NASA’s First Planetary Defense Mission Launches Successfully


NASA successfully launched a spacecraft that aimed to crash into an asteroid.

Photo: Saul Martinez / Getty Images

NASA’s first planetary defense mission, which was successfully launched from the United States on Tuesday, will deliberately collide with an asteroid to deflect it from orbit with in order to test the technology that would be necessary to avoid a collision with Earth.

Takeoff of the Redirect Test missionThe Double Asteroid Test (DART) was carried out without complications at 22:21 local time. aboard a SpaceX Falcon 9 rocket from Vandenberg Space Force Base, California.

“This is really the beginning of the culmination of the work and effort of hundreds of people at NASA and other centers over many years,” said a scientist from the space agency’s Planetary Defense Coordination Office, Kelly Fast, in statements to the NASA’s official television channel minutes after launch.

After takeoff, Hundreds of people celebrated with shouts of joy in the vicinity of the NASA base, according to images from the same channel and from social networks.

Fundamental to planetary defense

This mission is unprecedented, as the goal is to hit an asteroid within a year to divert it from its orbit in order to test the technology that would be necessary to avoid a collision with Earth.

This mission is central to NASA’s planetary defense strategy, which studies, analyzes and measures all near-Earth asteroids and their trajectories to understand and reduce the danger of a possible impact, according to the software engineer at the Johns Hopkins Applied Physics Laboratory, Luis Rodríguez, in an interview with EFE. , a member of the DART team.

The NASA spacecraft will head towards the asteroid Didymos and its small moon, Dimorphos, which will be the target of the impact to alter its orbit.

Impact examination

Once DART collides with Dimorphos, NASA will examine changes in its orbit around Didymos to assess whether the method is viable to defend Earth., in case some asteroid represents a threat to the planet in the future.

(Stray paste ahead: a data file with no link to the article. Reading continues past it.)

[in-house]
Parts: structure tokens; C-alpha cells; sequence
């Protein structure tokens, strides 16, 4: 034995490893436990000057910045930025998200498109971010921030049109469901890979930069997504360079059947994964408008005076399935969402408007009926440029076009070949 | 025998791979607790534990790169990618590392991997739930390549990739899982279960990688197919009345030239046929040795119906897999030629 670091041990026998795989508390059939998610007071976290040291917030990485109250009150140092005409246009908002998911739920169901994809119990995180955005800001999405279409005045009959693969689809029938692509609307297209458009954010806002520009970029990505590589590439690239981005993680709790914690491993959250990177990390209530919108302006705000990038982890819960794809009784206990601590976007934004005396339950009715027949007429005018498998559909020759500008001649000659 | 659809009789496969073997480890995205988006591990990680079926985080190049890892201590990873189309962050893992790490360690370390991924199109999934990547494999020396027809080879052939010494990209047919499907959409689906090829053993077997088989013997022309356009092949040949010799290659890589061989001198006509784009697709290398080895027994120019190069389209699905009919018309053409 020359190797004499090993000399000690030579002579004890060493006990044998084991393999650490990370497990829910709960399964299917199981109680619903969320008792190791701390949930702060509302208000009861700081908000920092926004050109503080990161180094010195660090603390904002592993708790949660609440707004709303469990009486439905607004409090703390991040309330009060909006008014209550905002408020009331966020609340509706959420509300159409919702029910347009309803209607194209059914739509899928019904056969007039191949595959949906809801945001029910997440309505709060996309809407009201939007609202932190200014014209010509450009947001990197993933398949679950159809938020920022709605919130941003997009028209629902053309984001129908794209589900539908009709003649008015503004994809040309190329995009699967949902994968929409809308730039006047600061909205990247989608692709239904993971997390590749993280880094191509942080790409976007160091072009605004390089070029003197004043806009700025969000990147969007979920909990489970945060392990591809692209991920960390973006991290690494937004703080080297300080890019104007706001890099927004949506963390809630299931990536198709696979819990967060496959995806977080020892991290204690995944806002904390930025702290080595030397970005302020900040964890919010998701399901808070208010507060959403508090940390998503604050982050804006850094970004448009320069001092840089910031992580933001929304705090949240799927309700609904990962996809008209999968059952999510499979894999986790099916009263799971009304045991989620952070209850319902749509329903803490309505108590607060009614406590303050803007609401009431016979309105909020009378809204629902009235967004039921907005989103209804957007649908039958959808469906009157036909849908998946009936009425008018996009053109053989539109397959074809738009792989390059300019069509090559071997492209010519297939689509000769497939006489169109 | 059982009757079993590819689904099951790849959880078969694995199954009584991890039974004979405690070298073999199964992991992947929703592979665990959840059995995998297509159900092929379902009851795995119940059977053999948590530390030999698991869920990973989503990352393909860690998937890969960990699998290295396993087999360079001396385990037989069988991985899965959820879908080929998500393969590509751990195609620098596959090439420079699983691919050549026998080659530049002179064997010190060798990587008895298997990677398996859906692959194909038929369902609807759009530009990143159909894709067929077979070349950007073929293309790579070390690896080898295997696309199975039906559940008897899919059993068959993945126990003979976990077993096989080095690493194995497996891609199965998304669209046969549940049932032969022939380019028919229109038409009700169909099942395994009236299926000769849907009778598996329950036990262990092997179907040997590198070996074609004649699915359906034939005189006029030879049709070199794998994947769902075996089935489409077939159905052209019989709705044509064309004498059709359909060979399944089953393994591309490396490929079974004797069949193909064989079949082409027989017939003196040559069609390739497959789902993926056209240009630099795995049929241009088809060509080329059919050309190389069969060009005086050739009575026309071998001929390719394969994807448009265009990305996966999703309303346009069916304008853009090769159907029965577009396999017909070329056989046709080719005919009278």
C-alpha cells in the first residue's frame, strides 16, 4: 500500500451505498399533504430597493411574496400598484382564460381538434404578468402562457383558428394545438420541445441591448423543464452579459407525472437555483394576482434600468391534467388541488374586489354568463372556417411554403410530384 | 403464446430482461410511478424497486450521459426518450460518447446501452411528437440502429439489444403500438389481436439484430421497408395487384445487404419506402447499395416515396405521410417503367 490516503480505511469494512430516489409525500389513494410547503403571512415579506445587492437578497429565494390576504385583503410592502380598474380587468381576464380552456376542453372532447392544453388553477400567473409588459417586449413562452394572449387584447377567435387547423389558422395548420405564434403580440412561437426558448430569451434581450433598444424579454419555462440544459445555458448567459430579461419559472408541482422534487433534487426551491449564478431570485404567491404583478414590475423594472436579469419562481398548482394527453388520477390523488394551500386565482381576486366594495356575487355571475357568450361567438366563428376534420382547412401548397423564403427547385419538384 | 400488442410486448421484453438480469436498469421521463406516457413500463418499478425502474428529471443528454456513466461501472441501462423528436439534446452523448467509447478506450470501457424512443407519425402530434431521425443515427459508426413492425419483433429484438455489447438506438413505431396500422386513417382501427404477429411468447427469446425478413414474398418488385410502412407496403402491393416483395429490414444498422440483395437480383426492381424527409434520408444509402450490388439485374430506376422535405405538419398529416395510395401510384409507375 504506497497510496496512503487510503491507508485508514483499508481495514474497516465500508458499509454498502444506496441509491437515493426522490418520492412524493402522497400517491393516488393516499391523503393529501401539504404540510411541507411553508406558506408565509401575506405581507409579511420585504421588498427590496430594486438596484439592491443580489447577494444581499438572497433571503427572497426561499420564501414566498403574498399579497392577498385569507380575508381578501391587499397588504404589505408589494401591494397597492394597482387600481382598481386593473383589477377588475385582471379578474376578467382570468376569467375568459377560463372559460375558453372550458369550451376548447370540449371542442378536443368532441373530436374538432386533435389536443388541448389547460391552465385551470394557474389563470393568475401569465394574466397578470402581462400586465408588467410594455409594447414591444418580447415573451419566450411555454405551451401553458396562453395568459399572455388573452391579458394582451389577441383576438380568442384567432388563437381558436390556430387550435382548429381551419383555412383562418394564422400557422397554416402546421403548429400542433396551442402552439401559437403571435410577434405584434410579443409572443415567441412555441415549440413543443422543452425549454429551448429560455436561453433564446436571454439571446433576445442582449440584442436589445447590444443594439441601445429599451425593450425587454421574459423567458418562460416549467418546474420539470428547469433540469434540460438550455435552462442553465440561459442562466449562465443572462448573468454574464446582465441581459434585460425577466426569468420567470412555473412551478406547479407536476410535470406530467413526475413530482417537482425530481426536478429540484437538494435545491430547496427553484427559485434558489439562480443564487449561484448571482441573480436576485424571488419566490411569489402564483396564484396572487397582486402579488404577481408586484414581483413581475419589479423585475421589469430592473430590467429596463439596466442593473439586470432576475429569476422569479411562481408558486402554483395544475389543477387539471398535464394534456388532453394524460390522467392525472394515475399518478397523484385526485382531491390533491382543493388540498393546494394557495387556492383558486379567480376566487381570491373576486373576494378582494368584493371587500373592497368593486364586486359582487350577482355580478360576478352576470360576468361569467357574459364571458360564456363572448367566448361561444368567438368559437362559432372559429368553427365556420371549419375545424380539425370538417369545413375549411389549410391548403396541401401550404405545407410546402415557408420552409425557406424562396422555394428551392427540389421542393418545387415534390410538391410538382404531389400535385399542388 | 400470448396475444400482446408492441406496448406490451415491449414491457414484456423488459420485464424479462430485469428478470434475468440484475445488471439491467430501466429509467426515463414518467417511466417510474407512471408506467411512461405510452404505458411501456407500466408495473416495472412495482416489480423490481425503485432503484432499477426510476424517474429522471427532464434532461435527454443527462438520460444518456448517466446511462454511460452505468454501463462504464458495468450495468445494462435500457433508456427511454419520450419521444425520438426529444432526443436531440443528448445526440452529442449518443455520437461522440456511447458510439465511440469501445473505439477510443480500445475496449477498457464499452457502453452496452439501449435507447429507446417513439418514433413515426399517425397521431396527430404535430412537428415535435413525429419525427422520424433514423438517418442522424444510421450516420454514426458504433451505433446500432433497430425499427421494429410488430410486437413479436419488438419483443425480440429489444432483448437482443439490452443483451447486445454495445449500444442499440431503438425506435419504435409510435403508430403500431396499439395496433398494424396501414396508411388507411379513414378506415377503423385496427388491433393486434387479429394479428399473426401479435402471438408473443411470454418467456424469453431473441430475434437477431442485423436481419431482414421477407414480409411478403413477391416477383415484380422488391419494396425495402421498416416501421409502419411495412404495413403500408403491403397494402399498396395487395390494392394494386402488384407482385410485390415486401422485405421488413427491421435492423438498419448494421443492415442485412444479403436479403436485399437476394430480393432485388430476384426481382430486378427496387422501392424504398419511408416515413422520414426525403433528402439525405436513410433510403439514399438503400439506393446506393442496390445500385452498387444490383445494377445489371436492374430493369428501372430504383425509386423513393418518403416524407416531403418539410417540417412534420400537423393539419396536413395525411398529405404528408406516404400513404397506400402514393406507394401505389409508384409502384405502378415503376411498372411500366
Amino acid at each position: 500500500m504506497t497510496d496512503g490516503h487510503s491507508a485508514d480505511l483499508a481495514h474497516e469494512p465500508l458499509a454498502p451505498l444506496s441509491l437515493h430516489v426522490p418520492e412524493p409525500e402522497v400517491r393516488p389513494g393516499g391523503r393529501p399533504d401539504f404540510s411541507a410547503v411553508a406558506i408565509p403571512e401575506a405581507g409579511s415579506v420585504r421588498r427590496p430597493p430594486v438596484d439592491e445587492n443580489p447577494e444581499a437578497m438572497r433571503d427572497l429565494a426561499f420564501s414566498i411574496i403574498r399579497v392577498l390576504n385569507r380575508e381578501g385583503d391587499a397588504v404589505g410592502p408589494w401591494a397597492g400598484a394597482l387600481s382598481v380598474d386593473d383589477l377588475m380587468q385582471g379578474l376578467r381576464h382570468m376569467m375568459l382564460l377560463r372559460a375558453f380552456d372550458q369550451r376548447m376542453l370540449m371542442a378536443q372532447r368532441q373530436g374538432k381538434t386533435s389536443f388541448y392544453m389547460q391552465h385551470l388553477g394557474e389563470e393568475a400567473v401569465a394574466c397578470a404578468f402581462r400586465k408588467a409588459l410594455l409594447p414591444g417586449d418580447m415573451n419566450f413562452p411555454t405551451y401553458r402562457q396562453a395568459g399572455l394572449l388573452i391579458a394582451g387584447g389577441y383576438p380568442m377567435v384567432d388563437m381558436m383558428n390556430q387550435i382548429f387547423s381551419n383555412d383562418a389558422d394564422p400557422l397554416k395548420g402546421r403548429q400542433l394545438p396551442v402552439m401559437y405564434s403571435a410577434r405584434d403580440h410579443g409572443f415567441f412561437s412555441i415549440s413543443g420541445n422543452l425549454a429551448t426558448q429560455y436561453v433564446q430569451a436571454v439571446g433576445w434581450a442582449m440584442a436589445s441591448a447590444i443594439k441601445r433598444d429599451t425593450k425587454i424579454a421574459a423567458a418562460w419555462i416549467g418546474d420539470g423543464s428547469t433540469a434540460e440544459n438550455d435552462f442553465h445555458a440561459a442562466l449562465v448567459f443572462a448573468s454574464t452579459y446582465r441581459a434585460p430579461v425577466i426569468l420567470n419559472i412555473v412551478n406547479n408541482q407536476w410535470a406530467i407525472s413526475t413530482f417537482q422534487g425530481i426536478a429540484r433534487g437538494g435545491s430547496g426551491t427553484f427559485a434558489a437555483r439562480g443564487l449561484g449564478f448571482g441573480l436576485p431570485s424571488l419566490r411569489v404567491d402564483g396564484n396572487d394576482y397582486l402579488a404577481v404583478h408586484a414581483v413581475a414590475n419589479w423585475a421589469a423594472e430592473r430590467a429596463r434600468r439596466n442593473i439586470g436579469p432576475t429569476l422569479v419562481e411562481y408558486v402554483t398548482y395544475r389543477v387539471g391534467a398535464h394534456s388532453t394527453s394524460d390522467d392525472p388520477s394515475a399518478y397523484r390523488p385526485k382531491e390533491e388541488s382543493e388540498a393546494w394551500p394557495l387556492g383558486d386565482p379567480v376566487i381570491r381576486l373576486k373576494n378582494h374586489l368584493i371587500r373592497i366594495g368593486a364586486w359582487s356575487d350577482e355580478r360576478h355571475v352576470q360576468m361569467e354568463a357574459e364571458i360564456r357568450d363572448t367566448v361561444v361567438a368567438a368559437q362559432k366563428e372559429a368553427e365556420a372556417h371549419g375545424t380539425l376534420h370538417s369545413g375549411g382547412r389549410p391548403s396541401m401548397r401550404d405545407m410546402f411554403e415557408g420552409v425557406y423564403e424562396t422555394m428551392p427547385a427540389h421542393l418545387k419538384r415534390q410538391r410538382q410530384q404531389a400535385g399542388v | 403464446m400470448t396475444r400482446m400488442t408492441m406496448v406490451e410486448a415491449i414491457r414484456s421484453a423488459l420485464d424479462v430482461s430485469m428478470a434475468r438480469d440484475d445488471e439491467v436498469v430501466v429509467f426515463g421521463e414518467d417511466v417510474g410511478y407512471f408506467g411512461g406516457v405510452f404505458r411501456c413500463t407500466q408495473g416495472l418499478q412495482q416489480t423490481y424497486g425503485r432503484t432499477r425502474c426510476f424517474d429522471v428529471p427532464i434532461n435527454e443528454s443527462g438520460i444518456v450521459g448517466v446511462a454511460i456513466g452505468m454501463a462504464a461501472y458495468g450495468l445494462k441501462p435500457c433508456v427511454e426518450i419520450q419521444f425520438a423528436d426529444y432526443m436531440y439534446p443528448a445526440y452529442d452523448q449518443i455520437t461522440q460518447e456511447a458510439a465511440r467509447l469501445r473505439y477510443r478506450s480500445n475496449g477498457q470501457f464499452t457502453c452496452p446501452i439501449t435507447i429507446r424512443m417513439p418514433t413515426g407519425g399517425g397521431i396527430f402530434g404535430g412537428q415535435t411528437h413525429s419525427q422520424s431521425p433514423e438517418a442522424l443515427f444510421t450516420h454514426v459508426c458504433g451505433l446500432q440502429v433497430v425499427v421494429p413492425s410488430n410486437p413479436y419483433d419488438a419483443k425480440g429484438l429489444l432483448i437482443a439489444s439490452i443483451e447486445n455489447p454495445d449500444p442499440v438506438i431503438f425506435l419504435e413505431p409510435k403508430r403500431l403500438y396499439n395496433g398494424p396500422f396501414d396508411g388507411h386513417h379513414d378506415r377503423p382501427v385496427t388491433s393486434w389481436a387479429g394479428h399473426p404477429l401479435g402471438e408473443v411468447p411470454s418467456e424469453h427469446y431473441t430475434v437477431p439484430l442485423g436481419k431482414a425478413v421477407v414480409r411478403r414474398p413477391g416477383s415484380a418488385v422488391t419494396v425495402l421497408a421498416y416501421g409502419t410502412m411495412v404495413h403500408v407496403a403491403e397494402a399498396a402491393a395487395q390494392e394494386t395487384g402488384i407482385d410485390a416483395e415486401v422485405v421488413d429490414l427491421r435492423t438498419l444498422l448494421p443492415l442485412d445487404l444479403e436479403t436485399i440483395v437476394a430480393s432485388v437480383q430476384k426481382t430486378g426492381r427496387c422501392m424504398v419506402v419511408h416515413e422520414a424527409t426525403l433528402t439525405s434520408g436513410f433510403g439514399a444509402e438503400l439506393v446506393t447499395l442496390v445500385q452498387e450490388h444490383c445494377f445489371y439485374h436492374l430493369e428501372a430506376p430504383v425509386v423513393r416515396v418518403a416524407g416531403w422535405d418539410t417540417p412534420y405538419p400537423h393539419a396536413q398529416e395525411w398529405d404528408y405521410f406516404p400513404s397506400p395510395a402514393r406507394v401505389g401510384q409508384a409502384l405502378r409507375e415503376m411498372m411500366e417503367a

For the impact to be effective, DART will travel at about 3.7 miles per second, an “incredibly fast” speed and necessary for the crash to alter “a little” the trajectory of Dimorphos, the size of the George Washington monument – a 155-foot-tall obelisk located in the US capital – but with greater volume, Rodríguez said.

The crash won’t happen until fall 2022But, if successful, it has the potential to lay the foundation to protect all of humanity from the apocalyptic danger of asteroids.

Although the mission started today, Rodríguez ruled out that no known asteroid will hit Earth in the next 100 years.

Images on board

The collision will be recorded by a briefcase-sized satellite called the CubeSat, which has been developed by the Italian Space Agency.

That cubicle will be deployed shortly before the collision to capture images and videos of the impact and its effects on Dimorphos.

“Ten days after impact, he is going to separate from DART and he is going to start shooting photographs. It is very important to characterize and give us information here on Earth about the changes in the orbit of Dimorphos ”, said Rodríguez.

Cost over $ 300 million

According to NASA figures, the mission will cost about 330 million dollars, including nearly 310 in the development of the spacecraft that took off from California on Tuesday.

Other expenses include launch services and other operations and analysis of data collected during and after the asteroid impact.

The data from the mission, according to NASA, will be combined with those from the Hera mission, from the European Space Agency and scheduled between 2024 and 2026 to analyze in more detail the asteroids and the crater that DART will leave in Dimorphos.

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